Health Care

Peter Hirschfeld / VPR

In recent years, Vermont has dramatically increased the number of people receiving Medicaid benefits, and it’s resulted in this state having one of the lowest rates of uninsured residents in the nation. The problem is that it’s costing a lot more than elected officials previously estimated, and the governor’s new plan to cover the deficit isn’t sitting well with independent physicians.

Nina Keck / VPR

Voters in Rutland will be asked whether or not they want the city to continue adding fluoride to municipal water. Dentists and state experts tout decades of improved oral health, but opponents believe possible negative effects are being brushed aside.

Angela Evancie / VPR

Six of Vermont's largest physician organizations are urging the Legislature not to legalize marijuana this year.

Nina Keck / VPR

Rutland Regional Medical Center is undertaking a $6 million expansion of its emergency room to meet growing demand and the changing needs of patients.

Bob Kinzel / VPR


The Shumlin Administration has unveiled the framework of a plan that will completely change how health care providers are paid in Vermont.

Jeb Wallace-Brodeur / Times Argus

Gov. Peter Shumlin delivered his sixth and final budget proposal to the Legislature Thursday afternoon. The plan calls for a 3 percent increase in spending and raises roughly $30 million in new taxes.

Peter Hirschfeld / VPR

Any day now, the Shumlin administration will unveil the proposed terms of a federal waiver that could overhaul the health care system in Vermont. But community-based providers say they’re feeling iced out of the negotiations, and they’re asking lawmakers to make sure they have a prominent seat at the bargaining table.

Courtesy of Tom McNeill Photography

Mt.  Ascutney Hospital could face federal sanctions after an unannounced site survey from the Centers of Medicare and Medicaid Services uncovered patient care and restraint issues.

kmlmtz66 / iStock

Lawmakers and administration officials abandoned their push for a single-payer health care system over a year ago. Advocates of a publicly funded program haven’t given up on the concept, however, and a new report could re-ignite a debate over whether to socialize portions of the health care system in Vermont.

Bob Kinzel / VPR

Gov. Peter Shumlin says he won't ask the Legislature to raise taxes to pay for an expansion of the Medicaid program.

hh5800 / iStock

Last week, Congress delayed the imposition of a tax on expensive health care policies. Vermont state officials praised the move, but warned the tax will take effect eventually.

Andy Duback / AP

Vermont’s Speaker of the House Shap Smith has been speaking out recently about a painful personal issue that forced him to abandon his campaign for governor of Vermont: his wife Melissa’s recent breast cancer diagnosis. 

That reality has led not just to a suspended political campaign, but to a call to expand and simplify health care coverage for Vermonters. And Smith isn't pulling any punches about his frustrations with the current health care system. 

Valeriya / iStock

Single-payer is becoming a distant memory, but Gov. Peter Shumlin continues to push for a massive overhaul of Vermont’s health care system. And hospitals and doctors are worried that there won’t be enough money in the new system to provide the care Vermonters need.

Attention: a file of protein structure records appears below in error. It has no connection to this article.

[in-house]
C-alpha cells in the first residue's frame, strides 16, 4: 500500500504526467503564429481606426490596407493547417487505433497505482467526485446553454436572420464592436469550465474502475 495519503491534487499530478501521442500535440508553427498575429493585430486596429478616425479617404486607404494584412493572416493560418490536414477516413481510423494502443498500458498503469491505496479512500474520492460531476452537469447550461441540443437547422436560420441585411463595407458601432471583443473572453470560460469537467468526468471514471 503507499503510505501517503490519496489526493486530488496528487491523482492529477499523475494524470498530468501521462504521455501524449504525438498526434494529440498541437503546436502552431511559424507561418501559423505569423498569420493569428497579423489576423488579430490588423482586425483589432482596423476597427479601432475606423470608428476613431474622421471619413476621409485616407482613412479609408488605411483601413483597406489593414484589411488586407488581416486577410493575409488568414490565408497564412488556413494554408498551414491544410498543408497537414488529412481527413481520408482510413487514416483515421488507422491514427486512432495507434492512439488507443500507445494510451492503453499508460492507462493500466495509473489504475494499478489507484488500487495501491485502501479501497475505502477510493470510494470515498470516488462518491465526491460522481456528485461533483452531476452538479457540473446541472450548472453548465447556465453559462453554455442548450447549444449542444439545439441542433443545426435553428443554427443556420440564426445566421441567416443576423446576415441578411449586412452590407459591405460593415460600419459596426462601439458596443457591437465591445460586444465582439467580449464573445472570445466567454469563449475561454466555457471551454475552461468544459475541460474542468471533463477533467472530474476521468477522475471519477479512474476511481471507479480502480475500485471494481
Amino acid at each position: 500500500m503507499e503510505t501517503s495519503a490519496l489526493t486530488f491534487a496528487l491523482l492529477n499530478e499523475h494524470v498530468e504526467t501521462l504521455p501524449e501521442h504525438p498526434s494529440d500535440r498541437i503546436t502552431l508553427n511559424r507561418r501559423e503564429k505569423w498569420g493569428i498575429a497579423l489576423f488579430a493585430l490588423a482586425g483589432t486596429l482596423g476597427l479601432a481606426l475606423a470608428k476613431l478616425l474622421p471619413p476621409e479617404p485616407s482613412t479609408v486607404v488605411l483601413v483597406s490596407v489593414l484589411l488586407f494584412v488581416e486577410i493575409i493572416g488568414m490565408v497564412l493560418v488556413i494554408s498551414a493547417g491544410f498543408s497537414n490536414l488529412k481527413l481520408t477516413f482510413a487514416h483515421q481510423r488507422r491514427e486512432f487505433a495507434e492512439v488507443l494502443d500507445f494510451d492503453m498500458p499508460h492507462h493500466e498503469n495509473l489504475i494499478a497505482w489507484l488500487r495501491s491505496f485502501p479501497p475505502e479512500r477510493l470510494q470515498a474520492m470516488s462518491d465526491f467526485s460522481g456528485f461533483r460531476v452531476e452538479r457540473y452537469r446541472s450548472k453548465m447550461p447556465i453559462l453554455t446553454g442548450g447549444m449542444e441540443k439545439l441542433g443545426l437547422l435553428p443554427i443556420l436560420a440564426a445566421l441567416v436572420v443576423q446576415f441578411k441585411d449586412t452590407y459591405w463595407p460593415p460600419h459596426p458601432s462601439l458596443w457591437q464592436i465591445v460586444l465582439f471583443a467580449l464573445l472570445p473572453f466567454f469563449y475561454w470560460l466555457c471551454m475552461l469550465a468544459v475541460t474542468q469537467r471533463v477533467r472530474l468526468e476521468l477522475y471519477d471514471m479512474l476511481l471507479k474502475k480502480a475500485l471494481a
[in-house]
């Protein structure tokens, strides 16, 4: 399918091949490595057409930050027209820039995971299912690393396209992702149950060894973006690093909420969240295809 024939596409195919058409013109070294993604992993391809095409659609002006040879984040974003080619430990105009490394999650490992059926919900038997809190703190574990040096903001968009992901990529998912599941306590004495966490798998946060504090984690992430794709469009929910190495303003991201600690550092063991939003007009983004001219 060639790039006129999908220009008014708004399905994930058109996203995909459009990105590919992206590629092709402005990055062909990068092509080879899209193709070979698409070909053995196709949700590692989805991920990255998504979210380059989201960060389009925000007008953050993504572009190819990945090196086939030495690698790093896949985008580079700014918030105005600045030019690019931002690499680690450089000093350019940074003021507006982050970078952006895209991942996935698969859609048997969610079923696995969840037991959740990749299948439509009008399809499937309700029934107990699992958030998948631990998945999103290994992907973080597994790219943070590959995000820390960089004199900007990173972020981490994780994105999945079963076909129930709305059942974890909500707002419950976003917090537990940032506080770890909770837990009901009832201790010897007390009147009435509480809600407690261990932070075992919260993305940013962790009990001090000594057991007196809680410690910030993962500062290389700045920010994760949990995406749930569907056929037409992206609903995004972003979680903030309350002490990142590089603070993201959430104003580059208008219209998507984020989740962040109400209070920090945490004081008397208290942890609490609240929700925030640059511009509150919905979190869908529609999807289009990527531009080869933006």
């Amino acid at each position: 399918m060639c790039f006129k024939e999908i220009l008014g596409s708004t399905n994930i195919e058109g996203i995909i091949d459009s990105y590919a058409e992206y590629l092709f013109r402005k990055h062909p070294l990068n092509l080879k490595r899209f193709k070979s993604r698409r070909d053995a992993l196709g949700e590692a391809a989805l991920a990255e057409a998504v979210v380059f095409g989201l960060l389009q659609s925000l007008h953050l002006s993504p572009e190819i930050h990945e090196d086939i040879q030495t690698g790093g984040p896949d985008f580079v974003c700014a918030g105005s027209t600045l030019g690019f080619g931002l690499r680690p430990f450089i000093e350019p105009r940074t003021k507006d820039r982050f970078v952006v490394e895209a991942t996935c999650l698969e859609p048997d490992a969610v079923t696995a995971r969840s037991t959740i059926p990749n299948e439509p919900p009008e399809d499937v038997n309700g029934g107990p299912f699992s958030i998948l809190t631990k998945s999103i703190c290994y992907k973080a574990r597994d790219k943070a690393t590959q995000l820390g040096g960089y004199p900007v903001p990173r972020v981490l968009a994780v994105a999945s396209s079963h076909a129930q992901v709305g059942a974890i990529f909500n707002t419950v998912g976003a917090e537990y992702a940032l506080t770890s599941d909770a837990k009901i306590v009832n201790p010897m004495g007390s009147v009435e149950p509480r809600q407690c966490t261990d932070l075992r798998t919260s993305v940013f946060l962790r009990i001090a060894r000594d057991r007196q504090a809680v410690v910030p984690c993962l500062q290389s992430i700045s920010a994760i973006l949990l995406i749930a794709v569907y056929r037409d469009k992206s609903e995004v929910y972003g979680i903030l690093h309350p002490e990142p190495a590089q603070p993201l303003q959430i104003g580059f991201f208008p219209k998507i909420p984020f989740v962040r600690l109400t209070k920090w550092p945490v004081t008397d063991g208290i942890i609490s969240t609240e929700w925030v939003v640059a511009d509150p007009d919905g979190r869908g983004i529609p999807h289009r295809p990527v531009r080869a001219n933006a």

Bob Kinzel / VPR

The future funding of Vermont's Medicaid program will be one of the biggest issues facing lawmakers during the upcoming Legislative session. On Monday, the House Appropriations Committee started its review of this ever-expanding program.

Peter Hirschfeld / VPR

It’s been almost a year since Gov. Peter Shumlin abandoned his push for single-payer health care. But the fight for a publicly-funded health care system continues, and House Speaker Shap Smith is now eyeing universal care for a large subset of Vermont’s population.

In Vermont and across the nation the vast majority of doctors offices and hospitals have been undergoing a shift from paper to electronic medical records. But the challenge is that many of these software systems don't actually talk to each other.

Charlotte Albright / VPR

Joyce Dobbertin, a physician at Corner Medical, a large rural primary care practice in Lyndonville, is a big fan of electronic medical records. In fact, about 15 years ago, when Corner Medical’s office burned down, she saw an opportunity rise from the ashes, as a fellow physician looked at the flames in horror.

Charlotte Albright / VPR

If you’ve had a medical appointment lately, you’ve probably seen your provider peering at your medical history on a computer. Many doctors and patients are happy that paper records are giving way to digital information. But there are concerns that electronic health records can be hacked, and that physicians are now spending too much time with computers and not enough with patients. 

Toby Talbot / AP/file

The Brattleboro Retreat is asking the state to support a renovation of the hospital's adolescent unit.

Charlotte Albright / VPR

Going to the dentist can be expensive. And under the Affordable Care Act, Vermonters have increased access to insurance for dental services, including Medicaid. But many dentists do not accept new Medicaid patients.